Memorandum from Mr. Harvey R. Wellman of the Office of Middle American Affairs to the Assistant Secretary of State for Inter-American Affairs (Miller)1


Subject: Projected visit of Minister of State Gans2 to Department

The new Cuban Minister of State, Oscar Gans, has informed our Chargé in Habana that he expects to return from the San Francisco [Page 1360] Conference3 via Washington in order to have three or four days in Washington to consult Department officials.4 The Embassy speculates reasonably enough that the visit probably concerns the proposed exchange of notes on the new sugar legislation and states that this matter is becoming increasingly important to the Cuban Government.


It is recommended that after the New Foreign Minister has had ample opportunity to present the views of his Government and to consider what the United States Government is prepared to offer in the way of a note, the Department officers receiving him then inform the Foreign Minister that they would like to bring to his attention several situations which are unsatisfactory and the rectification of which is of great interest and importance to the United States Government. It is recommended that he be asked what measures the Cuban Government will commit itself to take to remedy the following situations:

Uncollected American private claims
Foreign Minister Suarez Fernandez5 gave informal assurances that the adjudicated claims would be paid.6 Our position is that the Cuban Government should make a substantial payment on these long-standing obligations and should arrange for the orderly liquidation of all the claims, including those adjudicated by Cuban courts, those acknowledged by agencies of the Cuban Government and presumably not subject to question, and all other legitimate claims not evidenced by court decision or administrative acknowledgement.
Discriminatory taxation of American imports
Cuba has been taxing, contrary to Article III of GATT, some imports at a higher rate than the same domestic products. American exporters and their Congressmen have been complaining most about the discriminatory gross sales tax on imported lumber. Minister Suarez Fernandez promised to have this discrimination removed, but the Ministry of Finance has informed the Embassy that it is no longer interested in this matter now that Suarez Fernandez has resigned.
Foreign Accountants
The Cuban Government has not replied to our memorandum of March 8, 19517 setting forth a basis for settlement satisfactory to the American accountants involved. We supplied the Ministry of State in July at its request, information showing that Cubans are permitted to practice accounting in most American states and in all the important financial areas, thus giving the Cuban Government a basis in international reciprocity to rectify this situation. Criminal prosecutions for illegal practice are still pending against representatves in Cuba of American accounting firms.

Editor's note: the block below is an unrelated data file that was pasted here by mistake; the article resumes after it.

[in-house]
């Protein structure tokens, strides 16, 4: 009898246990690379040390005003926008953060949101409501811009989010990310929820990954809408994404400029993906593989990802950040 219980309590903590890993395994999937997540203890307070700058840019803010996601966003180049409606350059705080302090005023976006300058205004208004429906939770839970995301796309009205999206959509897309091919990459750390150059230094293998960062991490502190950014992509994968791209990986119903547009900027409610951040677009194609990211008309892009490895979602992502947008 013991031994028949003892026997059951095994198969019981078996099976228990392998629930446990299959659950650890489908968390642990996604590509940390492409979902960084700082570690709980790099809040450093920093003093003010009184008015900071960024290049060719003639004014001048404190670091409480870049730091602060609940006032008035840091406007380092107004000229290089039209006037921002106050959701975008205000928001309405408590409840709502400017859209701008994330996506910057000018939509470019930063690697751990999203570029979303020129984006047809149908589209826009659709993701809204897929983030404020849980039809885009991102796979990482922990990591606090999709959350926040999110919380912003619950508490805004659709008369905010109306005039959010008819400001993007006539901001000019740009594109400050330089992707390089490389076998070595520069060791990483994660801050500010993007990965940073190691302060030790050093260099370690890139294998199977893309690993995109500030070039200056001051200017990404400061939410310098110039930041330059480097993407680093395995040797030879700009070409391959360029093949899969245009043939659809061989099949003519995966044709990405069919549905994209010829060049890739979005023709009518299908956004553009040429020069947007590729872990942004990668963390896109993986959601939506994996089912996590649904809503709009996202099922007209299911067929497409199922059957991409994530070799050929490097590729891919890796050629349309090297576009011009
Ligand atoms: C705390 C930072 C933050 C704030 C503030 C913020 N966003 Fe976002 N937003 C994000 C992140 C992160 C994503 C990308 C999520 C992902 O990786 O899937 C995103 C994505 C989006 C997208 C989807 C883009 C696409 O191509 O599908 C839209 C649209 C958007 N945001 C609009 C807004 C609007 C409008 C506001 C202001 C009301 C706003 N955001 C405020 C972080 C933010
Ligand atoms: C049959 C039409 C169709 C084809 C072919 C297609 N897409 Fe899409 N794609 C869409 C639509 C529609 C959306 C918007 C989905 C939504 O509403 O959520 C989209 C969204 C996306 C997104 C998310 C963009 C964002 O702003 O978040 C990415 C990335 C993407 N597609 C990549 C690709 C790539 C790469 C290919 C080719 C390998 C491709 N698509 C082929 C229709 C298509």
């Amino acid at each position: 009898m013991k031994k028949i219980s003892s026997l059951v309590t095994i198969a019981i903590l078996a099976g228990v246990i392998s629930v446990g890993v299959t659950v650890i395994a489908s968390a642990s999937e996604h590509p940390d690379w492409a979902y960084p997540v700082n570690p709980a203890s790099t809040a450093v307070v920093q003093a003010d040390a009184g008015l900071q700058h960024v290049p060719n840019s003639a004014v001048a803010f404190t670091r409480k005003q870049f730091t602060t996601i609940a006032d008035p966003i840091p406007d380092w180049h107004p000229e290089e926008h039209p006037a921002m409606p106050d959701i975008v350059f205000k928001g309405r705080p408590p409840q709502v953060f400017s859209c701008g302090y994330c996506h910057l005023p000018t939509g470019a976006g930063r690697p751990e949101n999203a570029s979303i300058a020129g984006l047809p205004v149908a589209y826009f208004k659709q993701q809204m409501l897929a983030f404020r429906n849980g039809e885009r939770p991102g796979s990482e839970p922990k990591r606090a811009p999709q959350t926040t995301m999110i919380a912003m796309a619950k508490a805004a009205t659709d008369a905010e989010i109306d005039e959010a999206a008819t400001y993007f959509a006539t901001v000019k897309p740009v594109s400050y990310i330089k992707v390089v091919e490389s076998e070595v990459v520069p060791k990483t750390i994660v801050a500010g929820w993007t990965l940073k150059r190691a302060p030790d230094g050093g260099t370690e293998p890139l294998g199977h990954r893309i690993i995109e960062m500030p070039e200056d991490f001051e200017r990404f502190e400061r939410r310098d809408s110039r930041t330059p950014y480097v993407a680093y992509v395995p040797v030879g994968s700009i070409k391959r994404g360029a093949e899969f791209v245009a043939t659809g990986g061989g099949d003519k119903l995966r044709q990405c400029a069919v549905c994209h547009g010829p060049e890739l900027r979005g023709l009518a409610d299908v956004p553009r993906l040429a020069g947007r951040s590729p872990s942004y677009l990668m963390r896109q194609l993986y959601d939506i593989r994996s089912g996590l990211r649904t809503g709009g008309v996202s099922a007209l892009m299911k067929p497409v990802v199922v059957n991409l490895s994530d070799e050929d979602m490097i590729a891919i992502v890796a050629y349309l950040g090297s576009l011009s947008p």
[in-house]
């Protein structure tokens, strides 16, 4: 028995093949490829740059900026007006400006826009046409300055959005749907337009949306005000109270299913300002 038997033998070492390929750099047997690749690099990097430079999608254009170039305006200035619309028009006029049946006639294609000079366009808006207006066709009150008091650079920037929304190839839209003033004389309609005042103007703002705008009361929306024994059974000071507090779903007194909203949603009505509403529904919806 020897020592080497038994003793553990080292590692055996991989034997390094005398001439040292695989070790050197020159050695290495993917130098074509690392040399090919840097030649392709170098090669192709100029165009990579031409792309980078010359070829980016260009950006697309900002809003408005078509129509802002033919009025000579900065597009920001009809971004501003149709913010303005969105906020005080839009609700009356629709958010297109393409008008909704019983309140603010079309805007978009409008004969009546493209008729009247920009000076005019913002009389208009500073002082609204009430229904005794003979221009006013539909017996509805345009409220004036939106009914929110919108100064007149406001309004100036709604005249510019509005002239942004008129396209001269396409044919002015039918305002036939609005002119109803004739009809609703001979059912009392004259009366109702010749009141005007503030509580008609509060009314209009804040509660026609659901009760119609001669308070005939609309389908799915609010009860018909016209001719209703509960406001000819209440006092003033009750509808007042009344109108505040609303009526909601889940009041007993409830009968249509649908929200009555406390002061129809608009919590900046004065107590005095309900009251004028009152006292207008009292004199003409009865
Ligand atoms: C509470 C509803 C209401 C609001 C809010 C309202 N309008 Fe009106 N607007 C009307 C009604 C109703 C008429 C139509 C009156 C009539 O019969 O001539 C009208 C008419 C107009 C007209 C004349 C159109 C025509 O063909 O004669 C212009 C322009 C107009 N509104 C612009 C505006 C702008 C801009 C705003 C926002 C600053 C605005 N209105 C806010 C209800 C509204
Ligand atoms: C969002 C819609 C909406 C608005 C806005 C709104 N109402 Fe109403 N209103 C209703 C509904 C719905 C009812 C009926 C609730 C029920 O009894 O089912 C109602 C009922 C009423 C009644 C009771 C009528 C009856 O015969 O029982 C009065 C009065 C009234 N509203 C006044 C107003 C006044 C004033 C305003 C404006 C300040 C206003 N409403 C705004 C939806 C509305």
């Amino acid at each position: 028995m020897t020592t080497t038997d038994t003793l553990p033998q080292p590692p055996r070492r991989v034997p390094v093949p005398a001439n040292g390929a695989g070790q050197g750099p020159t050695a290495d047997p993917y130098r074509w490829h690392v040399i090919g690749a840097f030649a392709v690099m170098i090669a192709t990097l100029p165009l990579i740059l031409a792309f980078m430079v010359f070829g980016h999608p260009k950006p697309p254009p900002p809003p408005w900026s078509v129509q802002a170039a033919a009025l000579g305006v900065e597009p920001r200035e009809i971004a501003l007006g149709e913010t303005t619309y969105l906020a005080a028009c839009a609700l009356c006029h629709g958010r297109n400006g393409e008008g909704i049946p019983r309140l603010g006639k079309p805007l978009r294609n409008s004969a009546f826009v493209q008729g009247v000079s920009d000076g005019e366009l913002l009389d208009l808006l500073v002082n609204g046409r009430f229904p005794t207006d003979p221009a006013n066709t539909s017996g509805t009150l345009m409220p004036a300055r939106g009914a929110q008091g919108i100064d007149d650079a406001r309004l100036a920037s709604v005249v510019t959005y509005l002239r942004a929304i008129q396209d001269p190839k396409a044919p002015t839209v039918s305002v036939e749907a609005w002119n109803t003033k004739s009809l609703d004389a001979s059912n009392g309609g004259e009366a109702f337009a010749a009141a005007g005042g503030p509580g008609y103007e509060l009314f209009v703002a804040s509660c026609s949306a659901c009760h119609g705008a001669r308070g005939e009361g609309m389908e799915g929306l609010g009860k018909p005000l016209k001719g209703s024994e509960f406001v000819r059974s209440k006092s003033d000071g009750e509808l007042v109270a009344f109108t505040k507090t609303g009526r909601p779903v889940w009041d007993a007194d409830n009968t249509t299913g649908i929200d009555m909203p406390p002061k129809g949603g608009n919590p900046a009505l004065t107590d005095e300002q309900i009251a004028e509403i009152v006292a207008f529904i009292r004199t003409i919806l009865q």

It would seem plausible that the Cubans, having been disabused of their belief that they have a fixed position for all time in the United States sugar market, would clean up these situations as soon as possible and remove this source of ill will. It is more likely, however, now that the new sugar legislation is approved, that when they are able to obtain from us the most satisfactory note from their point of view that we are willing to give, they will give little attention to these situations on the ground that the question of sugar has been resolved until 1956. This is an opportunistic position but one characteristic of the Cuban Government in recent years.

Therefore if, as the Embassy states, the obtaining of a note regarding sugar legislation is becoming increasingly important to the Cuban Government, for internal political reasons, it behooves us to make use of every bit of leverage which the immediate situation provides.

  1. Addressed also to Mr. Mann and Mr. Bennett; the source text bears the initials of each of the recipients.
  2. Oscar Gans y Martinez assumed office as Cuban Minister of State on August 30, 1951; on October 1, he was appointed Prime Minister of Cuba.
  3. Reference is to the Conference for the Conclusion and Signature of the Treaty of Peace with Japan, held in San Francisco, September 4–8, 1951. For documentation on the conference, see vol. vi, Part 1, pp. 777 ff.
  4. Minister Gans visited the Department of State on September 11, accompanied by Ambassador Machado. In a memorandum of conversation between Mr. Miller, Minister Gans, and Ambassador Machado, dated September 11, 1951, Mr. Nufer stated that the participants discussed the exchange of notes concerning sugar recently proposed by the Cuban Government and the question of claims held by United States nationals against the Cuban Government, and that in reference to the latter Minister Gans made the statement that his government had set aside a sum of money which it intended to use to liquidate a portion of the claims (237.1141/9–1151).
  5. In despatch 2407, from Habana, June 5, 1951, Chargé Elbrick had reported that Minister Suarez Fernandez had stated that he would first try to obtain his government’s consent to the payment of the adjudicated claims, and then attempt to find a way to pay the remainder of the claims (611.37/6–551).
  6. The Cuban Government made no payments on outstanding claims owed to United States citizens during 1951.
  7. Not printed.